Mandeep Rooprai started her career as a corporate trainer, but when that could not sustain her interest for long, she decided to take her interest in art and craft forward. She started a small hobby centre at her place and subsequently took training at Fevicryl Hobby Ideas Teacher training course. Now, 5 years later, she is a well established trainer and teacher.
Rajashree’s association with Pidilite Industries began in 2004 when she was organizing an art-based event for Hiranandani Foundation School in Mumbai. She says Hobby Ideas has made a remarkable amount of difference in her life as an entrepreneur, because of the constant challenges it offers her – either through the new products or learnings. “Being in contact with Pidilite teachers helps give me exposure to new and different creative process, strategy and the ability to reinvent my creativity according to needs of a client,” says Rajashree.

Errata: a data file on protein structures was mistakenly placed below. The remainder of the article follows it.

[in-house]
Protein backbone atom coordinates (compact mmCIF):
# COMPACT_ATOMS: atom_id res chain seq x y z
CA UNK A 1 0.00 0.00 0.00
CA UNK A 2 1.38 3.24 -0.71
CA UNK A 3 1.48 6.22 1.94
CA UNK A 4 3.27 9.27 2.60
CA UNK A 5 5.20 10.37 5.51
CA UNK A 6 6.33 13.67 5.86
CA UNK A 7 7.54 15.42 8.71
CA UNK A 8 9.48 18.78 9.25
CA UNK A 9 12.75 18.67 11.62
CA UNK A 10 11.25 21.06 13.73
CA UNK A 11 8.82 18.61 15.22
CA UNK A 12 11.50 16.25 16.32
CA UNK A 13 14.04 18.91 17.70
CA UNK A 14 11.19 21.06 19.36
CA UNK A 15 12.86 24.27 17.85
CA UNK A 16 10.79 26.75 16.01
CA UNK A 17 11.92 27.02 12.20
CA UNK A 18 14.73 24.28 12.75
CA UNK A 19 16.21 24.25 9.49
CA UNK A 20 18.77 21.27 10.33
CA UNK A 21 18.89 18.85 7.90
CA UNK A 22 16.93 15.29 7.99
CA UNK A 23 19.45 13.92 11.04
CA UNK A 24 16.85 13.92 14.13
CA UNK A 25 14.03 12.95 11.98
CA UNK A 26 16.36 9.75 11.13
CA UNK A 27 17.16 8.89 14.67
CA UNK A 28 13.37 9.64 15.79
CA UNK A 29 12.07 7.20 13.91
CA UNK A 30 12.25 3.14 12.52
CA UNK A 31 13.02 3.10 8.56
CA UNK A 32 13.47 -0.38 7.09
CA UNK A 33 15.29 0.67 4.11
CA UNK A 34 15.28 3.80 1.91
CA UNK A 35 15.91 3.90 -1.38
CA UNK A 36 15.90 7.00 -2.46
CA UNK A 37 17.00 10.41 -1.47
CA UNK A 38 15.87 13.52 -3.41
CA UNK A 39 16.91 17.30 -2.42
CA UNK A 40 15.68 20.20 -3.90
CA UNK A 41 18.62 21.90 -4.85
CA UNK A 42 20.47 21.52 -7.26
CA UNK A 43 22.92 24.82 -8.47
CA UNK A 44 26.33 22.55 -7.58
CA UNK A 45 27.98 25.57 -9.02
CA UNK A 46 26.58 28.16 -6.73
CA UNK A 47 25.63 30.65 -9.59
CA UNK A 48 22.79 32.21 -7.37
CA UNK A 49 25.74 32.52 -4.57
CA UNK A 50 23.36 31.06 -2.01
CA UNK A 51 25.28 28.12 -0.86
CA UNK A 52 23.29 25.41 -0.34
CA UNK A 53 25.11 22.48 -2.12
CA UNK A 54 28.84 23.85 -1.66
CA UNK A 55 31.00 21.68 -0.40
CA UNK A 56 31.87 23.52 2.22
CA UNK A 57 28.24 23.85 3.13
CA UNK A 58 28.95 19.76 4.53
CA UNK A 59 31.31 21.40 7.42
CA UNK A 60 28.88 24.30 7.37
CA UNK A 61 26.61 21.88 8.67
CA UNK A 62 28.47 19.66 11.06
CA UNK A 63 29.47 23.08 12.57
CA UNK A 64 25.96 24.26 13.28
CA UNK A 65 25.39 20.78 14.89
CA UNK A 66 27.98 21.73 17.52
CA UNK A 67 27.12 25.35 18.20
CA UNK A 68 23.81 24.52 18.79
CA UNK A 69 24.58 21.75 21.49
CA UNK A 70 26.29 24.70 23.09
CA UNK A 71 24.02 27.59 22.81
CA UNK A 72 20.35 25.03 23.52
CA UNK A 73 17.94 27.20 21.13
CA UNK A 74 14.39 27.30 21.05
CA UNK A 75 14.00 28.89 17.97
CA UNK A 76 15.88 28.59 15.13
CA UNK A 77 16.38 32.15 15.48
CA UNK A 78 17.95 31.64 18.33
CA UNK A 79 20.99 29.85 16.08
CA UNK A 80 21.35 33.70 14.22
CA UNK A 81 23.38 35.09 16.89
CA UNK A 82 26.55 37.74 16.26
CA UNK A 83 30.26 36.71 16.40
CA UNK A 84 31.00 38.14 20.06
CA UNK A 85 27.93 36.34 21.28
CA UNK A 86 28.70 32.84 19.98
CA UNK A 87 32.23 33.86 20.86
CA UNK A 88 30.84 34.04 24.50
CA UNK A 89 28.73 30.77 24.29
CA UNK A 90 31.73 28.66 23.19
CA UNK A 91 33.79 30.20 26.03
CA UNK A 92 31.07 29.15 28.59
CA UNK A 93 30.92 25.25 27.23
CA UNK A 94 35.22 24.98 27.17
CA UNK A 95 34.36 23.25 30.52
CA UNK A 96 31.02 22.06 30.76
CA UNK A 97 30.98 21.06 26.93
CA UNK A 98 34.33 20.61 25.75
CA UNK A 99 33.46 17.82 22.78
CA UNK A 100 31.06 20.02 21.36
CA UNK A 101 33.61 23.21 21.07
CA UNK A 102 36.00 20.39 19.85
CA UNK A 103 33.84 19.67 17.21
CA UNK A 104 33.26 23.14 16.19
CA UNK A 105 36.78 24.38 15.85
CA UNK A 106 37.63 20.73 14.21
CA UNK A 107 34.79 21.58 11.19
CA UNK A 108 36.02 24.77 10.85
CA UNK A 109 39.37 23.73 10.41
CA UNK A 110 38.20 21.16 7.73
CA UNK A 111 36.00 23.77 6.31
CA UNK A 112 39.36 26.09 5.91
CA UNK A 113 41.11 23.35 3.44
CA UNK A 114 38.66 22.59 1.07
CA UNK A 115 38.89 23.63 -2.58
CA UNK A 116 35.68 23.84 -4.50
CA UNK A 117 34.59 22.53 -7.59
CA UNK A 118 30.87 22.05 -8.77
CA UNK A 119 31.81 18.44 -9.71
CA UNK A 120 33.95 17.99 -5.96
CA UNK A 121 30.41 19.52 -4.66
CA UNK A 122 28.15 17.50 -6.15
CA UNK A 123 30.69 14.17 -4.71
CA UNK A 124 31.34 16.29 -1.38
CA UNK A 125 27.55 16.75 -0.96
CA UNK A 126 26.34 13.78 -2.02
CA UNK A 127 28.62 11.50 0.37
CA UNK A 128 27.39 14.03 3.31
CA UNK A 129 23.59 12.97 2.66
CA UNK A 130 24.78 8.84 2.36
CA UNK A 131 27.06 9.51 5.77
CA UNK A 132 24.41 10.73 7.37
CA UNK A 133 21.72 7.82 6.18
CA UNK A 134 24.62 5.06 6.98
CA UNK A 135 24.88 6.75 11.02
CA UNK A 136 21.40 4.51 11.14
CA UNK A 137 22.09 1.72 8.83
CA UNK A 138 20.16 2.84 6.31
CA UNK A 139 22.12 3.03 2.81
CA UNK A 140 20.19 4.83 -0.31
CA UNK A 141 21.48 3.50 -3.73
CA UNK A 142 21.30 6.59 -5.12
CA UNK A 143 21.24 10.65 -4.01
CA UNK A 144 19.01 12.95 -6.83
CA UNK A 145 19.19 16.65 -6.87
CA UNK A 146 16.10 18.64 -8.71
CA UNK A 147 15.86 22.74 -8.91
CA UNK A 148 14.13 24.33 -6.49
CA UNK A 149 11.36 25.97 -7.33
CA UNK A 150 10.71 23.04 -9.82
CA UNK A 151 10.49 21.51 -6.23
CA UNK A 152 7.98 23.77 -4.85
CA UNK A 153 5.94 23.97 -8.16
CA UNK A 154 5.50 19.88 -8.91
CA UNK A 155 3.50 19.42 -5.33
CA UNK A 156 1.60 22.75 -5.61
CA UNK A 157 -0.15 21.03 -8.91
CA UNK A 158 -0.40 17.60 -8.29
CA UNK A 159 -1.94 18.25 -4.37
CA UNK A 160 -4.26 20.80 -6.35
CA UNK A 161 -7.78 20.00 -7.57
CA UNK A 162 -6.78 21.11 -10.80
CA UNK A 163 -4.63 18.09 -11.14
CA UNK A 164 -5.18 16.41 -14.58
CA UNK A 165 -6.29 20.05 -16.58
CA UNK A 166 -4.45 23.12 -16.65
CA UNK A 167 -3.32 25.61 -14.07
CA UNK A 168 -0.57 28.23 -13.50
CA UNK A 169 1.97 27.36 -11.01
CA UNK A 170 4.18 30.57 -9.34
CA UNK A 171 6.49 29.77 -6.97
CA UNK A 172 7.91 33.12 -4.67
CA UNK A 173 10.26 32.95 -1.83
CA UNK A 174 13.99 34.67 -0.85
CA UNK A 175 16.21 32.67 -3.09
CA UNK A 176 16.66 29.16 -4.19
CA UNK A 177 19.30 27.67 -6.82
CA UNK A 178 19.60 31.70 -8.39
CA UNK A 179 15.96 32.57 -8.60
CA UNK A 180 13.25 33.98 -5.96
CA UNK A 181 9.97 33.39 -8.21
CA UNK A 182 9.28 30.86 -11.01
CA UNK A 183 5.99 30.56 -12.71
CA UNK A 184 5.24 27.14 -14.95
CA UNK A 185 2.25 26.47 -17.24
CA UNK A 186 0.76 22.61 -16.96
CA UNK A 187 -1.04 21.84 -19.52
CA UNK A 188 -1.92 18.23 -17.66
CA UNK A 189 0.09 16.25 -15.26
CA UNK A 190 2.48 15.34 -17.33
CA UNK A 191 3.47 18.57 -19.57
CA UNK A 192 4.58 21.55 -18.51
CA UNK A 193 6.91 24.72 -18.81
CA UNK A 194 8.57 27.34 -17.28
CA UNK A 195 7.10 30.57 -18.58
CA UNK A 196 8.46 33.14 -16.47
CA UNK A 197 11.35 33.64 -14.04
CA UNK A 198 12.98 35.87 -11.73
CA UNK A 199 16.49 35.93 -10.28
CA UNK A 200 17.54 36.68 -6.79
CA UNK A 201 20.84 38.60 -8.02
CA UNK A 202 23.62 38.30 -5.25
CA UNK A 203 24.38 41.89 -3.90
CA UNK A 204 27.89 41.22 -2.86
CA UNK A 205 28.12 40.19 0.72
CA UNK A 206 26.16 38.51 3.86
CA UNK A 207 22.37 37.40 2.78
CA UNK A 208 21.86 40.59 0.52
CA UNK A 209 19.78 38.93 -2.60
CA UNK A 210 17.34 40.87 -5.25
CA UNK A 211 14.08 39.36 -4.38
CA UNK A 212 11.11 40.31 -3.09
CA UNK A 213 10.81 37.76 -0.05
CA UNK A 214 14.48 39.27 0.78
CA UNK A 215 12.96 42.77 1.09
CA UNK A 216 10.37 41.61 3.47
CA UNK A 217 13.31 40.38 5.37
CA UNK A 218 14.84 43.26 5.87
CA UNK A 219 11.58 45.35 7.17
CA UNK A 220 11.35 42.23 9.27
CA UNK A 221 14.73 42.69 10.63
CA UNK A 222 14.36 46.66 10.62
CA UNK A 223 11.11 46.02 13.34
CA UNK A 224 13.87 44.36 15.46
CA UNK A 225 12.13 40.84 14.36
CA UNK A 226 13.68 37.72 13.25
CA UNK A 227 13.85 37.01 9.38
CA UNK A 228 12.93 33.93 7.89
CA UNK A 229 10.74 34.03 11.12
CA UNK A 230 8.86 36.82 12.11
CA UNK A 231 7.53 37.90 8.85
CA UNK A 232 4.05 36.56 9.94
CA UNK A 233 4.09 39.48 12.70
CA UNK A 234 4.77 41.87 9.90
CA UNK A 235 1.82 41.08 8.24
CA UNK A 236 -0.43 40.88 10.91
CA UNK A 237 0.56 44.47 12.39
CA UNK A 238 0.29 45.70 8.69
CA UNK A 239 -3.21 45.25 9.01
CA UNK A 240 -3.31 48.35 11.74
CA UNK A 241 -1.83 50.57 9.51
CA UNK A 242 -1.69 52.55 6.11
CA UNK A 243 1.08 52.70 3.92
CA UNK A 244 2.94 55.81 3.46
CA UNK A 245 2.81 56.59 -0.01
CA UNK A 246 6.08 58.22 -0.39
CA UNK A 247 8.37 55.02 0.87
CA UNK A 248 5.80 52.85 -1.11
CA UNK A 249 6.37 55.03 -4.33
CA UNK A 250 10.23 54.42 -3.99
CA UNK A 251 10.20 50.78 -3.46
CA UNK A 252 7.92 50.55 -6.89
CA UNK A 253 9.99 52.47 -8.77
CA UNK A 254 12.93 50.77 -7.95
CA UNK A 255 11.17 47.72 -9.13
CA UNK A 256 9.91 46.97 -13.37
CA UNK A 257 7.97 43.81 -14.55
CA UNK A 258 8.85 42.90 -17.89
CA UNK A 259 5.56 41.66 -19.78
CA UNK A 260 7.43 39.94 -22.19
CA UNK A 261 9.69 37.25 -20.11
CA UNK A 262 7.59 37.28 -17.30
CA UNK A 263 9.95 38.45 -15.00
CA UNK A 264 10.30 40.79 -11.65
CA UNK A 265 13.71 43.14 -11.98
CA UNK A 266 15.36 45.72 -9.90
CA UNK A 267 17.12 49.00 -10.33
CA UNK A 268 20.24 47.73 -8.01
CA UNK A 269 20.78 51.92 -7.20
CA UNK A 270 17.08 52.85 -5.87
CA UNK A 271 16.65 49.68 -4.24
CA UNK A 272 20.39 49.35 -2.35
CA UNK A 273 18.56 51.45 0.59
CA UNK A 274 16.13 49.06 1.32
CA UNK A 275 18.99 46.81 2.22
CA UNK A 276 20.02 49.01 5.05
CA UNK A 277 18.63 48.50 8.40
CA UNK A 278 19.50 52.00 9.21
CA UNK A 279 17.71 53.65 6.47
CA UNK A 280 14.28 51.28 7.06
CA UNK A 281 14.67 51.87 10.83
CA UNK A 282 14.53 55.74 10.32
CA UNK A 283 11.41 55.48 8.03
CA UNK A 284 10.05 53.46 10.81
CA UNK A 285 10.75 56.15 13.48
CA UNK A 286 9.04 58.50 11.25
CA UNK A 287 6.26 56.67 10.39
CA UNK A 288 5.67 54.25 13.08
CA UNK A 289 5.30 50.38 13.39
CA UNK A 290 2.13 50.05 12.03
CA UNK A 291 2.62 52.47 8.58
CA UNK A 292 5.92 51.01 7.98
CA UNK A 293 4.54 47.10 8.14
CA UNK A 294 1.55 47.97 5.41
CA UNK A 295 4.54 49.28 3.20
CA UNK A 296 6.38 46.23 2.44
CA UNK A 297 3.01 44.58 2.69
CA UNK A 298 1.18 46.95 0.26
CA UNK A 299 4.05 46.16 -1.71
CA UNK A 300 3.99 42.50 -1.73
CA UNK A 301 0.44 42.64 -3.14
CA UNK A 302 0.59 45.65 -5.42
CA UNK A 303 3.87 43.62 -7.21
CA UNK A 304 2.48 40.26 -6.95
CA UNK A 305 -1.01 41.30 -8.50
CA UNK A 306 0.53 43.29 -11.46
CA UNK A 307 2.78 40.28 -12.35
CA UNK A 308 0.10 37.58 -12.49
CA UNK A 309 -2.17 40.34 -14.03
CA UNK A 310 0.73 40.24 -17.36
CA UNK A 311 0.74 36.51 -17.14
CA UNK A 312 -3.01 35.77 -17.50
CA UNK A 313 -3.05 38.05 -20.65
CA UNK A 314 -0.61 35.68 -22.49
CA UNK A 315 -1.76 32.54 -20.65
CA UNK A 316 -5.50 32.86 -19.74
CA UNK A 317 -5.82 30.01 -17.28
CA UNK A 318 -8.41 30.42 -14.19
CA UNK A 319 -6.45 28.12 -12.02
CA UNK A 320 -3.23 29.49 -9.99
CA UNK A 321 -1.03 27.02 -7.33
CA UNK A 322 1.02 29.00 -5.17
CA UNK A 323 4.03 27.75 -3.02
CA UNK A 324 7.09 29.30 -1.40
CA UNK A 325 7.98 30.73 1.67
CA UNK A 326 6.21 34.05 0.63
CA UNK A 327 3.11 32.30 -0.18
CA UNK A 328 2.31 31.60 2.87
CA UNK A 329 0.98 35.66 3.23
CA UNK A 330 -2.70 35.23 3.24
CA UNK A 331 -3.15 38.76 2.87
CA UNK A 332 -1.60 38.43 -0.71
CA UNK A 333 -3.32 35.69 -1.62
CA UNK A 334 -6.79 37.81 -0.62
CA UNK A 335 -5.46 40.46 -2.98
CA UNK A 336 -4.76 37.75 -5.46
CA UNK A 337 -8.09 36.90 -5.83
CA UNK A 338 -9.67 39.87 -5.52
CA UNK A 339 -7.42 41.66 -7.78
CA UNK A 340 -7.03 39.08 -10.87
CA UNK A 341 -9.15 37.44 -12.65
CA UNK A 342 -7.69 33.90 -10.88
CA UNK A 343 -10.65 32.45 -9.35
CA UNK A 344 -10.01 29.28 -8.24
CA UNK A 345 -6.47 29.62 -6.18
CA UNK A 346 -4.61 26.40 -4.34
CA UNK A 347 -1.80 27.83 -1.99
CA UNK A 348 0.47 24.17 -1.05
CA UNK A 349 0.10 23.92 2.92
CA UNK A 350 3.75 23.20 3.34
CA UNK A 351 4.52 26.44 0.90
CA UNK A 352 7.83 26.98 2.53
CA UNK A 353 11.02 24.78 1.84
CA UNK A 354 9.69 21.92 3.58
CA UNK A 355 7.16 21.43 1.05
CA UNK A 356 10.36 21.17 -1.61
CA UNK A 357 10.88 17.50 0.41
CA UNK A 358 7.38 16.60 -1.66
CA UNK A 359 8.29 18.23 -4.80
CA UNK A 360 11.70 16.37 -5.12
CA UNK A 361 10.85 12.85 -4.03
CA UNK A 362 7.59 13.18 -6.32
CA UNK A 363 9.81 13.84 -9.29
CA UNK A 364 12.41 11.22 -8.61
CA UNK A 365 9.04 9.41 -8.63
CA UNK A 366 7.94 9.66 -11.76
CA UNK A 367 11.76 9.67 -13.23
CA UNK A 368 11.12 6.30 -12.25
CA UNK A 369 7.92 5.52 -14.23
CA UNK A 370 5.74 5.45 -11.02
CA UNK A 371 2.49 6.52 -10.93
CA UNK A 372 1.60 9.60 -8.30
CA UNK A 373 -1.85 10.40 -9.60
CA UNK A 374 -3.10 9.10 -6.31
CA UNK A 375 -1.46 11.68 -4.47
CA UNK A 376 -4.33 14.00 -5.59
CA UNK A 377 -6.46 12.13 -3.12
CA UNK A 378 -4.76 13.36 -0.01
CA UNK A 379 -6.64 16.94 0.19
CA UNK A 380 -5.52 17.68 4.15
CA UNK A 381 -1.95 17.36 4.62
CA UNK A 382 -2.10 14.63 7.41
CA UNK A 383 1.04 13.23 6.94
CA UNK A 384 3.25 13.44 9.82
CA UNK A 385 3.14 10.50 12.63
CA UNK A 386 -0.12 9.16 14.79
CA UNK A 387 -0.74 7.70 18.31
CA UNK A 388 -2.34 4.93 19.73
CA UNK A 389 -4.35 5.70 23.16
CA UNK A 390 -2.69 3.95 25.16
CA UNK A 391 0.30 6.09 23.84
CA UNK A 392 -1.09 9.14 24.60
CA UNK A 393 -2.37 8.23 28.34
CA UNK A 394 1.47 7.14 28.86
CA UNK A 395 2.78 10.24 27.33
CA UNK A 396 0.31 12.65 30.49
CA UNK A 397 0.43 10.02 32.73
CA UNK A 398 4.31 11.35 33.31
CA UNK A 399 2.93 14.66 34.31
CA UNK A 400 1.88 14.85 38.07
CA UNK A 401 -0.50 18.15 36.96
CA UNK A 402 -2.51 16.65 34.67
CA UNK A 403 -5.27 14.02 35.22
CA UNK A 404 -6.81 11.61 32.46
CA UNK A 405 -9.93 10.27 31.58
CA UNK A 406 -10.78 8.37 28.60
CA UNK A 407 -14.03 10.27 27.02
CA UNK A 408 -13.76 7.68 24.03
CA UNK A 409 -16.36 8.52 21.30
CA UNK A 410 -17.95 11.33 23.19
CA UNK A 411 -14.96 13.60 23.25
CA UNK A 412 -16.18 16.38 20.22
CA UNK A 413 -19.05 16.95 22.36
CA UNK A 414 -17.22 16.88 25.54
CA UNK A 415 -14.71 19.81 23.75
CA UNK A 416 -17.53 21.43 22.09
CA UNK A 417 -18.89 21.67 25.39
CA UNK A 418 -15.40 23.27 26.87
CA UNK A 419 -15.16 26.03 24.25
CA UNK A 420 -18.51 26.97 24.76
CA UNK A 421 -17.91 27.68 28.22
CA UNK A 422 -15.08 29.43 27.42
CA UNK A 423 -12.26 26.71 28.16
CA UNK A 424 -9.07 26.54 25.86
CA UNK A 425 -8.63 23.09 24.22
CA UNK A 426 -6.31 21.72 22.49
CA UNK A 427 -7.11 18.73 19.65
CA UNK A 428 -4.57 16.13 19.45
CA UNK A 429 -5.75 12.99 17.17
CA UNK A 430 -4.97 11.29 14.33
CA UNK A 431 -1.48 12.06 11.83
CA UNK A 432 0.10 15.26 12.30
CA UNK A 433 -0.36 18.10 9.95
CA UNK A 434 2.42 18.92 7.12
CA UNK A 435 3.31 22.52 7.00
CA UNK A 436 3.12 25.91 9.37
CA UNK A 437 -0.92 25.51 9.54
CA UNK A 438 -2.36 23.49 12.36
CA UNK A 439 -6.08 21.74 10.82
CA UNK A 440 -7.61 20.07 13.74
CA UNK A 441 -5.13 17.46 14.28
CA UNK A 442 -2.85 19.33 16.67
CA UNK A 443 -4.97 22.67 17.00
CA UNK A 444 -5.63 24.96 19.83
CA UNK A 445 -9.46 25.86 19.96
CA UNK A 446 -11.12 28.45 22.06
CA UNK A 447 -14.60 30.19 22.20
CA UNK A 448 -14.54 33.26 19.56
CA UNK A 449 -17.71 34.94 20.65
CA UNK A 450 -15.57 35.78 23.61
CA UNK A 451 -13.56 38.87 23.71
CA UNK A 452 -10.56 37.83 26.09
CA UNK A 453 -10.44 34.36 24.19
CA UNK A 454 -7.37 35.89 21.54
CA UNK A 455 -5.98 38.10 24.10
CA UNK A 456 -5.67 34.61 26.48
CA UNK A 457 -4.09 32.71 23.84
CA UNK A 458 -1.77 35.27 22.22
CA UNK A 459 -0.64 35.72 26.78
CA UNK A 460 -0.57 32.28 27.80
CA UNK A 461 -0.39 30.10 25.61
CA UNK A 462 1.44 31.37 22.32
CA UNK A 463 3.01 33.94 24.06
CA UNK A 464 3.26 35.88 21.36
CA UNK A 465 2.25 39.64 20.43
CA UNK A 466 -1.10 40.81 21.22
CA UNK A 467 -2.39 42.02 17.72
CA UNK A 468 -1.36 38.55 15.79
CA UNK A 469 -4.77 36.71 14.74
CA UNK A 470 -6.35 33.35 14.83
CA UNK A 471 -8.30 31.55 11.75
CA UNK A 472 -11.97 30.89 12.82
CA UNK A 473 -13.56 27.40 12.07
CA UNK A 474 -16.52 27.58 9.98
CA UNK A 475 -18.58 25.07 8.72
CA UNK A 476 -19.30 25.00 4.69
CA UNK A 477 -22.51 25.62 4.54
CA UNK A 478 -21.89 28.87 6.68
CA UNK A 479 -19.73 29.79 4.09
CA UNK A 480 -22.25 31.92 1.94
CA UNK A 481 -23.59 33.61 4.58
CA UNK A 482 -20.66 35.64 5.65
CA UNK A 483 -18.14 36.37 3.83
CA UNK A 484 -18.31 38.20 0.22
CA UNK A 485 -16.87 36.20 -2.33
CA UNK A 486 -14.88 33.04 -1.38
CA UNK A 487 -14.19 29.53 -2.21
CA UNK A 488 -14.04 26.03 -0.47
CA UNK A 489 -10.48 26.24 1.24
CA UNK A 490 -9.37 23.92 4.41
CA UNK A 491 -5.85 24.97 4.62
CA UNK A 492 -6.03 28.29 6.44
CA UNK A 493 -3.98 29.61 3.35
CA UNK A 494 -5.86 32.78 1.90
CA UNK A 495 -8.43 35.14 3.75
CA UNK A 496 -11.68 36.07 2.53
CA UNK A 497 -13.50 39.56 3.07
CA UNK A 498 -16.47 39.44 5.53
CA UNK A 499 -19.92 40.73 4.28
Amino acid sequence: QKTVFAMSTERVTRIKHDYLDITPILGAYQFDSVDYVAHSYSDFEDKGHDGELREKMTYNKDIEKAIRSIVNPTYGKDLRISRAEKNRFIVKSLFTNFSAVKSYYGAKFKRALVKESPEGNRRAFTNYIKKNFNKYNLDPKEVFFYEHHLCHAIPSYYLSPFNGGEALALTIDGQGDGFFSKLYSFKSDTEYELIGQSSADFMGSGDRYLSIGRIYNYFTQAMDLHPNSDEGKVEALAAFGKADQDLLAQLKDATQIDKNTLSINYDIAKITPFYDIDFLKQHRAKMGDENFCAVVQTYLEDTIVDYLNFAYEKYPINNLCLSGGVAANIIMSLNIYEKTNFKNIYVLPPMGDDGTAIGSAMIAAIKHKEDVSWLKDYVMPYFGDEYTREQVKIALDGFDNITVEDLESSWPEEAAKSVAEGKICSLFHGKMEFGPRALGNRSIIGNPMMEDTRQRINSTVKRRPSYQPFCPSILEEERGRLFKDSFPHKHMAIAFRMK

Fevicryl has helped grow Rajashree’s income substantially and today she also has a team who assists her when she conducts bigger workshops or handles large corporate orders. “Pidilite has given me an insight into the scope that hobby has in today’s world -- be it school, colleges or the corporate world, articles for magazines and so on,” she explains. Advertising in local online website and Just Dial has been her preferred mode and Rajashree says she has not made any personal sacrifices either. “The biggest advantage is the ability to balance personal and professional work, and getting paid to do what I enjoy.” However, the bigger challenge has been in convincing people that hobby is a serious business today, which can provide money, name, fame and recognition.